The United Nations has reportedly dropped its ambition for defining mid-term greenhouse gas limits at the global warming summit in Bali.
According to Reuters, which quoted a delegate, the U.S. effort to avoid hard targets was successful, and the U.N. has dropped its call for 25-40% reductions from industrialized nations by 2020. Japan and Canada also supported the U.S. position that the agreement being negotiated in Bali a roadmap for future negotiations not include numbers.
The negotiations will, however, continue through Friday, when the delegates are expected to unveil the agreement.
In the meantime, environmental groups are renewing their accusation that the real aim of the Bush Administration delegation is to avoid all agreements on climate, as it plans to host its own meeting for major polluters, separate from the U.N.
In other news from Bali:
The U.N. and scientists warned, again, that failing to address global warming now would lead to conditions that would make violent political conflict more likely in many parts of the world, according to Deutsche Presse-Agentur.
U.N. Secretary-General Ban Ki-moon said developing nations like China and India must accept responsibility for their current rate of carbon emissions, even though the industrialized nations of the world have a greater "historical burden," according to Deutsche Presse-Agentur. Ki-moon arrives in Bali Tuesday.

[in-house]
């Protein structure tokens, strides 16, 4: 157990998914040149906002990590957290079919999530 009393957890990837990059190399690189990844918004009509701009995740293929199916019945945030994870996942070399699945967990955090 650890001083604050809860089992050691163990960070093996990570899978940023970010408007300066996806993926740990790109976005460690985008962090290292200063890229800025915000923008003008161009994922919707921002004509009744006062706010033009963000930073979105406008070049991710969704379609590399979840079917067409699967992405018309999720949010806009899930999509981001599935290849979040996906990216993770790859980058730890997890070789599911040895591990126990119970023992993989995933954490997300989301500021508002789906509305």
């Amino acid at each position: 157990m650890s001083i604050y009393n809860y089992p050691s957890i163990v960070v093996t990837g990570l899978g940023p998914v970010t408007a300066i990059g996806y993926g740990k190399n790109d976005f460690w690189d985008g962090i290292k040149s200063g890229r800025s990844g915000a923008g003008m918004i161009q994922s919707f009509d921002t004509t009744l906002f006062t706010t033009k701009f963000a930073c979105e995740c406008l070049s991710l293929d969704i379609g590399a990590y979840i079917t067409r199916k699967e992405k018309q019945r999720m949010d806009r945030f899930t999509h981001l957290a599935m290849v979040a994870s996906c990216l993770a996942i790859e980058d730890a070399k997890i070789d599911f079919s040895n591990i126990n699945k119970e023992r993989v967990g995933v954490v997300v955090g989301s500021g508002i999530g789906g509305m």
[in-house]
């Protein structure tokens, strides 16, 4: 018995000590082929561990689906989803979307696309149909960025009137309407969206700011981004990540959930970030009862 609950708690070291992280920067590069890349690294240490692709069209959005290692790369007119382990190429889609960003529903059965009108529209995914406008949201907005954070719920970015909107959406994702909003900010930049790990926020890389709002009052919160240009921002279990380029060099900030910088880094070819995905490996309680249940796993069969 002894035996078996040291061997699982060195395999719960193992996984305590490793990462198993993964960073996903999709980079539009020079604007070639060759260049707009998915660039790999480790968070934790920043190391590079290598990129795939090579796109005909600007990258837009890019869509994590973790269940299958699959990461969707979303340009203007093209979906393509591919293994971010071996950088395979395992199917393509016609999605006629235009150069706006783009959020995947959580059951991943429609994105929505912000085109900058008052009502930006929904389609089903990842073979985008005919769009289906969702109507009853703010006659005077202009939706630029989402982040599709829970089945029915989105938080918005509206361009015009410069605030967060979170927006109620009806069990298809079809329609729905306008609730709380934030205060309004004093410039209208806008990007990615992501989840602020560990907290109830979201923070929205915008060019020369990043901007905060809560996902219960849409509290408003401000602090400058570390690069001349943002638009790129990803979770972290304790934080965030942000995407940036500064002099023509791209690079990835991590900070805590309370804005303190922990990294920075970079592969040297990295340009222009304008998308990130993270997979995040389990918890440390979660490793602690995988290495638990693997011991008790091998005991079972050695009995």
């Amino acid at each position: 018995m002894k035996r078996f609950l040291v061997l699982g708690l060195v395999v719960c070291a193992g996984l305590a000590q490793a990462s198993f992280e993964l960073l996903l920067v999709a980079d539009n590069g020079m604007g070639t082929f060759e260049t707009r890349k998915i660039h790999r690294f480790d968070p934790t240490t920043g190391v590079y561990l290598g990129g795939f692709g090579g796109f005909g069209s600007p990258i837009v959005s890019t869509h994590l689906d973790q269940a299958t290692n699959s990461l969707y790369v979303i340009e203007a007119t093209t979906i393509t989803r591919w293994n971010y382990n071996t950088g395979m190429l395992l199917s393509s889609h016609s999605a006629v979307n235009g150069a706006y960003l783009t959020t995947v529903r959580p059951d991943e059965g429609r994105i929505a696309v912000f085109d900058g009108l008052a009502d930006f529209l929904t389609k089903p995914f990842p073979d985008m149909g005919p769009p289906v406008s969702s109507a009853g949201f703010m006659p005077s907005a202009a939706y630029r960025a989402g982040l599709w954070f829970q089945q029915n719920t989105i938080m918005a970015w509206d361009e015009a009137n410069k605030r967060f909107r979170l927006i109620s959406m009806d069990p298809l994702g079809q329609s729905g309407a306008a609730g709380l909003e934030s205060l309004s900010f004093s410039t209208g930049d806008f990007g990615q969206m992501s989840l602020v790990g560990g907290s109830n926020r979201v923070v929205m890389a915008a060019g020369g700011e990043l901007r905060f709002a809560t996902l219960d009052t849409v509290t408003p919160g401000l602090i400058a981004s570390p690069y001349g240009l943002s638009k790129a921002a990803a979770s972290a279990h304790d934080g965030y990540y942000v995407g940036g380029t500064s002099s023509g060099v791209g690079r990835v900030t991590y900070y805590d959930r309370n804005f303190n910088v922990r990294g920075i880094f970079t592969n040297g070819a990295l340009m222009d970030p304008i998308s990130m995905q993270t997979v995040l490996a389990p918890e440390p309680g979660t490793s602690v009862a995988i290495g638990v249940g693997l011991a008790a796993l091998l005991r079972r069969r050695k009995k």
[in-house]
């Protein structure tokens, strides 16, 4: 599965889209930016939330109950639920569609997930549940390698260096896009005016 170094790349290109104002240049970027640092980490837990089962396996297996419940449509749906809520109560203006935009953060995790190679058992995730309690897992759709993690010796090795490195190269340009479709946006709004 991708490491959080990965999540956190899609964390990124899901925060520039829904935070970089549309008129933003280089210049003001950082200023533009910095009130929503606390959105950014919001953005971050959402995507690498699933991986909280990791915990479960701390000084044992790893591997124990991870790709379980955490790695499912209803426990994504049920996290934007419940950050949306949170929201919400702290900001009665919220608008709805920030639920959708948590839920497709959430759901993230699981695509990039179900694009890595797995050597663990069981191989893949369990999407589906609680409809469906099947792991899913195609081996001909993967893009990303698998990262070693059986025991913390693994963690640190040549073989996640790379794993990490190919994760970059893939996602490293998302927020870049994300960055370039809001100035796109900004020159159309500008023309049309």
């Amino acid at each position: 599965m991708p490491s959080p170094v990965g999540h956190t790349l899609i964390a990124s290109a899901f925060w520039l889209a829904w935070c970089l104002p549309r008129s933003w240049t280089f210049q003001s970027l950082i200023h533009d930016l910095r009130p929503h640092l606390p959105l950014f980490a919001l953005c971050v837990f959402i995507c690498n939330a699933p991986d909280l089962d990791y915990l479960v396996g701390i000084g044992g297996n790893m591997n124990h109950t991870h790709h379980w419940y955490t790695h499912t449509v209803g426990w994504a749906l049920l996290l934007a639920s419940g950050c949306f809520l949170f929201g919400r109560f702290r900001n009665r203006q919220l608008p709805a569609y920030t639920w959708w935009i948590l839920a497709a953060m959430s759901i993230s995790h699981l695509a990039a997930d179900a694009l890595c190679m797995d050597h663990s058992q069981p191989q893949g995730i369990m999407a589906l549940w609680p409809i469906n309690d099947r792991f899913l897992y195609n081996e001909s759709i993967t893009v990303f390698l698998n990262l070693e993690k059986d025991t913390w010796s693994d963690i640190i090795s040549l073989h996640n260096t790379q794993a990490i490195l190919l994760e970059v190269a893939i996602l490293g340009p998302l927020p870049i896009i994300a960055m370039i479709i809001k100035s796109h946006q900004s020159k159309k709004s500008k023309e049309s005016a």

Britain's greenhouse gas emissions are 20% higher today than they were 20 years ago, contrary to government pronouncements about modestly declining pollution, according to an Oxford University study cited by The Daily Telegraph. The key difference? The Oxford study accounts for "aviation, shipping and the carbon content of imports," as the Telegraph put it.
Four children who had won contests in their home countries of England, Sweden, Indonesia and the Philippines campaigned in favor of action on global warming, arguing that the choices made today would have the greatest effect on generations to come, according to Chinese state-run media.
The finance ministers from 37 countries will call for developing a stronger global carbon market, as a result of their negotiations on the sidelines of the Bali summit, according to the Japan Economic Newswire.
The European Union and the United States agree that the world should eliminate tariffs on solar panels, wind turbines and other clean energy technologies in order to facilitate their use in developing nations, according to Irish Times.
To preserve its forests, Indonesia's Papua province will ban the export of raw timber and crude palm oil, according to Business Times Singapore. The surprise announcement is important because Indonesia is the world's third-largest polluter of greenhouse gases, owing to the rapid decline of its rain forests.
Investment in renewable energy is up between 15-60%, according to the U.N. Environment Program, and that growth, according to Asia Pulse, is due in great part to the requirements of the Kyoto Protocol, which set binding limits on greenhouse gas emissions for those industrial countries that ratified it. The U.S. is the only major industrial power not to ratify the treaty, which will be succeeded by whatever agreement emerges from the roadmap agreed to in Bali this week.
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